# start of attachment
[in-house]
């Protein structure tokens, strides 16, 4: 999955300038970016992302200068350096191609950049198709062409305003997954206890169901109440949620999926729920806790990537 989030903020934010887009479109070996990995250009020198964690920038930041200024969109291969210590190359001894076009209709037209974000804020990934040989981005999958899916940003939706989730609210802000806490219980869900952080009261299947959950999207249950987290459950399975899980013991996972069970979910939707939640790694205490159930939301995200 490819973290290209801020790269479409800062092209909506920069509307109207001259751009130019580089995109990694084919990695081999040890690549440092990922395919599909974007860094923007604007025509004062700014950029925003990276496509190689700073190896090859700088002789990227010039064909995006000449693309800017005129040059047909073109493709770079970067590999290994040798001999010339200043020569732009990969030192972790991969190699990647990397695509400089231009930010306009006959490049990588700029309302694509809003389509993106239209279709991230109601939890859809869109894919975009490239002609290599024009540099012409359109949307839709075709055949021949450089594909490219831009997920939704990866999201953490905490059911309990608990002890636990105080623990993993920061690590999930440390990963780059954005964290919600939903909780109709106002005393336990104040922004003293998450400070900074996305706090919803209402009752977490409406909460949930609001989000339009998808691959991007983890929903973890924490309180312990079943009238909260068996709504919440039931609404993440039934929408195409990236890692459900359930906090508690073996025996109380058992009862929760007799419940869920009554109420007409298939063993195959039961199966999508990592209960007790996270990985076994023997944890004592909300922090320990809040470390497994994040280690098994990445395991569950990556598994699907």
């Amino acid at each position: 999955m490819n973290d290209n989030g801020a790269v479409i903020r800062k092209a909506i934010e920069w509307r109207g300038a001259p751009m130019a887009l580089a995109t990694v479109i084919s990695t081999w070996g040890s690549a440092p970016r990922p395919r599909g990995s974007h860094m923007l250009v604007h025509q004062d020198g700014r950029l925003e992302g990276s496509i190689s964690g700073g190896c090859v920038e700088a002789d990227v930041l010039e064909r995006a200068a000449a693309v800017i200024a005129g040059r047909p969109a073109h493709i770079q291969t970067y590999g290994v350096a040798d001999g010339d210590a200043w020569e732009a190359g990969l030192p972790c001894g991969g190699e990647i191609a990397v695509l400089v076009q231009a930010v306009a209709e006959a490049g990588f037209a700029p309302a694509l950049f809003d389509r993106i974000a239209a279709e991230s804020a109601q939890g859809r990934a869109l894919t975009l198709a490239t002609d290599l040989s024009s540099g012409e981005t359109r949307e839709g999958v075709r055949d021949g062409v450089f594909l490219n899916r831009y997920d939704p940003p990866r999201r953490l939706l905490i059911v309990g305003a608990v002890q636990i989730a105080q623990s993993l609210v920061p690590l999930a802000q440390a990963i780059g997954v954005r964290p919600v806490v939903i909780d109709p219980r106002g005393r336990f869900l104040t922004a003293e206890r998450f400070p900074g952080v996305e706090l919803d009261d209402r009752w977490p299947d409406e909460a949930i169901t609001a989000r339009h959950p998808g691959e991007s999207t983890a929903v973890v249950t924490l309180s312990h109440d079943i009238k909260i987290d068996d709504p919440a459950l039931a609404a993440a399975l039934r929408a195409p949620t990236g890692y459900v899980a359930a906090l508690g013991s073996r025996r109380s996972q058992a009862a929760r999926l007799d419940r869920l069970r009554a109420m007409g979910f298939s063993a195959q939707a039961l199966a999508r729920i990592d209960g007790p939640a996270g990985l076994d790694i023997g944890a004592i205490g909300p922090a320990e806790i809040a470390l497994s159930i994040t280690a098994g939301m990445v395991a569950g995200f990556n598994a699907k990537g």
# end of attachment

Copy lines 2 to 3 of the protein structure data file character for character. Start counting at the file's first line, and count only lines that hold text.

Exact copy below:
């Protein structure tokens, strides 16, 4: 999955300038970016992302200068350096191609950049198709062409305003997954206890169901109440949620999926729920806790990537 989030903020934010887009479109070996990995250009020198964690920038930041200024969109291969210590190359001894076009209709037209974000804020990934040989981005999958899916940003939706989730609210802000806490219980869900952080009261299947959950999207249950987290459950399975899980013991996972069970979910939707939640790694205490159930939301995200 490819973290290209801020790269479409800062092209909506920069509307109207001259751009130019580089995109990694084919990695081999040890690549440092990922395919599909974007860094923007604007025509004062700014950029925003990276496509190689700073190896090859700088002789990227010039064909995006000449693309800017005129040059047909073109493709770079970067590999290994040798001999010339200043020569732009990969030192972790991969190699990647990397695509400089231009930010306009006959490049990588700029309302694509809003389509993106239209279709991230109601939890859809869109894919975009490239002609290599024009540099012409359109949307839709075709055949021949450089594909490219831009997920939704990866999201953490905490059911309990608990002890636990105080623990993993920061690590999930440390990963780059954005964290919600939903909780109709106002005393336990104040922004003293998450400070900074996305706090919803209402009752977490409406909460949930609001989000339009998808691959991007983890929903973890924490309180312990079943009238909260068996709504919440039931609404993440039934929408195409990236890692459900359930906090508690073996025996109380058992009862929760007799419940869920009554109420007409298939063993195959039961199966999508990592209960007790996270990985076994023997944890004592909300922090320990809040470390497994994040280690098994990445395991569950990556598994699907």
């Amino acid at each position: 999955m490819n973290d290209n989030g801020a790269v479409i903020r800062k092209a909506i934010e920069w509307r109207g300038a001259p751009m130019a887009l580089a995109t990694v479109i084919s990695t081999w070996g040890s690549a440092p970016r990922p395919r599909g990995s974007h860094m923007l250009v604007h025509q004062d020198g700014r950029l925003e992302g990276s496509i190689s964690g700073g190896c090859v920038e700088a002789d990227v930041l010039e064909r995006a200068a000449a693309v800017i200024a005129g040059r047909p969109a073109h493709i770079q291969t970067y590999g290994v350096a040798d001999g010339d210590a200043w020569e732009a190359g990969l030192p972790c001894g991969g190699e990647i191609a990397v695509l400089v076009q231009a930010v306009a209709e006959a490049g990588f037209a700029p309302a694509l950049f809003d389509r993106i974000a239209a279709e991230s804020a109601q939890g859809r990934a869109l894919t975009l198709a490239t002609d290599l040989s024009s540099g012409e981005t359109r949307e839709g999958v075709r055949d021949g062409v450089f594909l490219n899916r831009y997920d939704p940003p990866r999201r953490l939706l905490i059911v309990g305003a608990v002890q636990i989730a105080q623990s993993l609210v920061p690590l999930a802000q440390a990963i780059g997954v954005r964290p919600v806490v939903i909780d109709p219980r106002g005393r336990f869900l104040t922004a003293e206890r998450f400070p900074g952080v996305e706090l919803d009261d209402r009752w977490p299947d409406e909460a949930i169901t609001a989000r339009h959950p998808g691959e991007s999207t983890a929903v973890v249950t924490l309180s312990h109440d079943i009238k909260i987290d068996d709504p919440a459950l039931a609404a993440a399975l039934r929408a195409p949620t990236g890692y459900v899980a359930a906090l508690g013991s073996r025996r109380s996972q058992a009862a929760r999926l007799d419940r869920l069970r009554a109420m007409g979910f298939s063993a195959q939707a039961l199966a999508r729920i990592d209960g007790p939640a996270g990985l076994d790694i023997g944890a004592i205490g909300p922090a320990e806790i809040a470390l497994s159930i994040t280690a098994g939301m990445v395991a569950g995200f990556n598994a699907k990537g």